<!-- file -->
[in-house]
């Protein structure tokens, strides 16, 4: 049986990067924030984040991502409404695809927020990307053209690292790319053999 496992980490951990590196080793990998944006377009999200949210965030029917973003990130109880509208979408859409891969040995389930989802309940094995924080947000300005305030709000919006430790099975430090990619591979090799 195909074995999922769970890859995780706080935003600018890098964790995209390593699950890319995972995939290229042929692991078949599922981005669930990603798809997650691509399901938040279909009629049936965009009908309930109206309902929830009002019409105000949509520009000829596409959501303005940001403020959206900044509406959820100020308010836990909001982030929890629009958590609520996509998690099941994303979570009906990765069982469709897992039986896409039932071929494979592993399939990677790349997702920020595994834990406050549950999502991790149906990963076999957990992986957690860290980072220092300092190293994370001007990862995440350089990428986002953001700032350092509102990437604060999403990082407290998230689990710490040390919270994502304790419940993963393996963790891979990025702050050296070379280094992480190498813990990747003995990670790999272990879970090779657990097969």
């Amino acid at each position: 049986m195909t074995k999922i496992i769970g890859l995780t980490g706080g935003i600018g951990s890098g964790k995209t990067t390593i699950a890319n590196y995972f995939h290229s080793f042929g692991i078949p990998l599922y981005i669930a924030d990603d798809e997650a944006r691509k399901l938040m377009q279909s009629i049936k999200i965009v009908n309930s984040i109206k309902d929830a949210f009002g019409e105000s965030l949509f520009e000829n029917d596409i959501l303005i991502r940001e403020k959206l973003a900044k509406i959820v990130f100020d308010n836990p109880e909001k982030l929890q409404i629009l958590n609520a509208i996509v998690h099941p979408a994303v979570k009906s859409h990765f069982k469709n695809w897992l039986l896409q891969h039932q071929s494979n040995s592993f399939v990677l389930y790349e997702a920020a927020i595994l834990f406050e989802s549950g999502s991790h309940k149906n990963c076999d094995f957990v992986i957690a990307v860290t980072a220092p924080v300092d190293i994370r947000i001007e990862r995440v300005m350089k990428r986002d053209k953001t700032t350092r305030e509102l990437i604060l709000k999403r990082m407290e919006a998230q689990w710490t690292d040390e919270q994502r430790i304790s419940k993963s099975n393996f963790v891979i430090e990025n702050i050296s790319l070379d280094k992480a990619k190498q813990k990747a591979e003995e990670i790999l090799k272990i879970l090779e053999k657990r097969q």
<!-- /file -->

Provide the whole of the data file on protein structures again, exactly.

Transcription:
[in-house]
């Protein structure tokens, strides 16, 4: 049986990067924030984040991502409404695809927020990307053209690292790319053999 496992980490951990590196080793990998944006377009999200949210965030029917973003990130109880509208979408859409891969040995389930989802309940094995924080947000300005305030709000919006430790099975430090990619591979090799 195909074995999922769970890859995780706080935003600018890098964790995209390593699950890319995972995939290229042929692991078949599922981005669930990603798809997650691509399901938040279909009629049936965009009908309930109206309902929830009002019409105000949509520009000829596409959501303005940001403020959206900044509406959820100020308010836990909001982030929890629009958590609520996509998690099941994303979570009906990765069982469709897992039986896409039932071929494979592993399939990677790349997702920020595994834990406050549950999502991790149906990963076999957990992986957690860290980072220092300092190293994370001007990862995440350089990428986002953001700032350092509102990437604060999403990082407290998230689990710490040390919270994502304790419940993963393996963790891979990025702050050296070379280094992480190498813990990747003995990670790999272990879970090779657990097969």
């Amino acid at each position: 049986m195909t074995k999922i496992i769970g890859l995780t980490g706080g935003i600018g951990s890098g964790k995209t990067t390593i699950a890319n590196y995972f995939h290229s080793f042929g692991i078949p990998l599922y981005i669930a924030d990603d798809e997650a944006r691509k399901l938040m377009q279909s009629i049936k999200i965009v009908n309930s984040i109206k309902d929830a949210f009002g019409e105000s965030l949509f520009e000829n029917d596409i959501l303005i991502r940001e403020k959206l973003a900044k509406i959820v990130f100020d308010n836990p109880e909001k982030l929890q409404i629009l958590n609520a509208i996509v998690h099941p979408a994303v979570k009906s859409h990765f069982k469709n695809w897992l039986l896409q891969h039932q071929s494979n040995s592993f399939v990677l389930y790349e997702a920020a927020i595994l834990f406050e989802s549950g999502s991790h309940k149906n990963c076999d094995f957990v992986i957690a990307v860290t980072a220092p924080v300092d190293i994370r947000i001007e990862r995440v300005m350089k990428r986002d053209k953001t700032t350092r305030e509102l990437i604060l709000k999403r990082m407290e919006a998230q689990w710490t690292d040390e919270q994502r430790i304790s419940k993963s099975n393996f963790v891979i430090e990025n702050i050296s790319l070379d280094k992480a990619k190498q813990k990747a591979e003995e990670i790999l090799k272990i879970l090779e053999k657990r097969q």